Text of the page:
EE Course: Signals and Systems

Discussion in 'Off-Topic' started by Ryuk, Jun 5, 2013.

  1. Ryuk

    Thread Starter New Member

    Oct 9, 2012
    18
    0
    Hi all, I'm in a bit of a dilemma. I have an opportunity to take Signals and Systems over the summer. However, I have not taken Differential Equations yet. A course on Electric Circuits is a prerequisite for this class and I ended up taking that last semester without any DE knowledge LOL! Luckily the first order and second order DEs we used in transient analysis weren't too ugly so I managed to get by with that.

    I've heard Signals and Systems goes a lot more in depth with differential equations however. Would it be a bad idea to take this class without taking DE first?

    I also have an internship over the summer. We deal with power electronics/inverter drives/electric machines. Would the material you learn in Signals and Systems be very helpful for my internship? Or is this class very mathematical instead of practical? I've heard some students state the class feels like a math class instead of an EE class.
     
  2. Georacer

    Moderator

    Nov 25, 2009
    5,142
    1,266
    It really depends on how the course is taught. It can be from trivial to all-inclusive and over the top. Then knowing differential equations will be the least of your worries.

    As for the internship, I can't see a very direct way to link it to the lesson. Notions apply, of course, but power electronics is not the main drive behind S&S.
     
  3. Brownout

    Well-Known Member

    Jan 10, 2012
    2,375
    998
    It would be a bad idea.
     
  4. count_volta

    Active Member

    Feb 4, 2009
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    Very very bad idea. If you are not familiar with laplace transform (which is taught in differential equations), you will not be able to understand 75% the material in Signals and Systems, and 60% of the material in Circuits 2.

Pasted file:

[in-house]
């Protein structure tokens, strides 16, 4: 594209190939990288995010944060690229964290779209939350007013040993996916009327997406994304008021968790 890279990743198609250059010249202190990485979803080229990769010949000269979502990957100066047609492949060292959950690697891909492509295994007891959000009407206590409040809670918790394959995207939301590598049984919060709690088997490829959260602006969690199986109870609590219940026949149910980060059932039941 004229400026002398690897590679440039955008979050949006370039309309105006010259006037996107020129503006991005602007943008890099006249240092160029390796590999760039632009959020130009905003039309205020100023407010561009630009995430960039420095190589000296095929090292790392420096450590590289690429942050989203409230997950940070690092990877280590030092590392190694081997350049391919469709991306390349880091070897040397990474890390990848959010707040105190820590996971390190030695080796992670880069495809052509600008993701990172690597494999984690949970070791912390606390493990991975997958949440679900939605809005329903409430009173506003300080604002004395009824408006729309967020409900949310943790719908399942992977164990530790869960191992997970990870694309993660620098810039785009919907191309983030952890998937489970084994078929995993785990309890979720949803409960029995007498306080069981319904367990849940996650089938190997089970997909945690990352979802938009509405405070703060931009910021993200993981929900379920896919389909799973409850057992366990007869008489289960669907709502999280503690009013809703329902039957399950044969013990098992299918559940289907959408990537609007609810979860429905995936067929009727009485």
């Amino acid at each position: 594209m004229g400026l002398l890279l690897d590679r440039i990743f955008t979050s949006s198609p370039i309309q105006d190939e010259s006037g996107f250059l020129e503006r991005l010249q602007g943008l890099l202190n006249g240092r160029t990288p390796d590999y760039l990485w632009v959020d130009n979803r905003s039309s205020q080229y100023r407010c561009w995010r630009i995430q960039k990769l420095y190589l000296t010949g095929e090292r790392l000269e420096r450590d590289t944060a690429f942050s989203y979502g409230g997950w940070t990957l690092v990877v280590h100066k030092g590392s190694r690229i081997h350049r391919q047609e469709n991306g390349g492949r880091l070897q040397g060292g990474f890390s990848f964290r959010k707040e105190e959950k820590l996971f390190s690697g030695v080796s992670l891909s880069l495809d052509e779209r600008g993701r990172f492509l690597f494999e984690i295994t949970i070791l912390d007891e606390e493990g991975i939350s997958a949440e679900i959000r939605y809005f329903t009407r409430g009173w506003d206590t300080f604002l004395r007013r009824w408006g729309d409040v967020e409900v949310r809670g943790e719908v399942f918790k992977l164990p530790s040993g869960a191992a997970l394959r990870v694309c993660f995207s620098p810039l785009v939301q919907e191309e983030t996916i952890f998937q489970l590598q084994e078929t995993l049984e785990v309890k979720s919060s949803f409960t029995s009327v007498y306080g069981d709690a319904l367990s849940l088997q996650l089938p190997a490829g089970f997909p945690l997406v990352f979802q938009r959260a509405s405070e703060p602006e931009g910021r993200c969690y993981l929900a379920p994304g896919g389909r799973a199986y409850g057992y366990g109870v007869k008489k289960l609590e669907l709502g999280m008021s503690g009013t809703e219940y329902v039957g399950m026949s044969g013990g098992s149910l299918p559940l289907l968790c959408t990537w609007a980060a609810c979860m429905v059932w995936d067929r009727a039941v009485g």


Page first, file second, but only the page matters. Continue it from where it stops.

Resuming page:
Laplace transform and Fourier Transform (a variation of Laplace transform), is the foundation of real electrical engineering. I mean the stuff beyond ohm's law. Differential Equations is one of the most important courses for an EE to take. It took me a while to realize this. Try hard to understand the material in that course.

    Also, I don't know what exactly you will be doing with power electronics, but I just started my new power electronics job a few weeks ago. Guess what I'm doing? Digital signal processing on a DSP processor. All the code I'm going to write is supposed to talk to a power inverter.

    When I took Signals and Systems I felt just like you. I came up to my professor and asked him. How is all this math useful for building circuits? He did not give me a very satisfactory explanation. I continued on with my undergraduate career. Then I took digital signal processing and also filter design and introduction to linear control systems. Soon I realized that filters and signal processing is the basis for all electrical engineering.

    Say you are trying to make an amplifier for your guitar and you want to introduce some cool effects. All those effects are nothing but signal processing. You are filtering the signal. You are using the Fourier Transform like crazy.

    Say you want to implement a digital IIR or FIR filter in software for your guitar amp. How does such an implementation look?

    FIR filter = y(n) = a1*x(n) + a2*x(n-1) + a3*x(n-2)+......... This equation is a difference equation which is the digital version of a differential equation. Its not really that hard to understand. Differential equations are not that hard to understand either.

    My advice is, take differential equations as soon as possible. In my school, we took it during first semester sophomore while taking circuits 1.
     
    Last edited: Jun 9, 2013
  5. bountyhunter

    Well-Known Member

    Sep 7, 2009
    2,498
    507
    Check your course catalog to see what the prerequisites are. It never pays to take a course without the math pre reqs.
     
  6. Ryuk

    Thread Starter New Member

    Oct 9, 2012
    18
    0
    ^Word. I decided to take Diff EQ instead of Signals and I'm glad I did. There is so much to learn in Diff EQ. We only had 3 lectures so far and I'm flabbergasted at the amount of things we've covered.
     
  7. Brownout

    Well-Known Member

    Jan 10, 2012
    2,375
    998
    That's a tough summer course. Call all your friends and tell them you'll be seeing them when your course is over.
     
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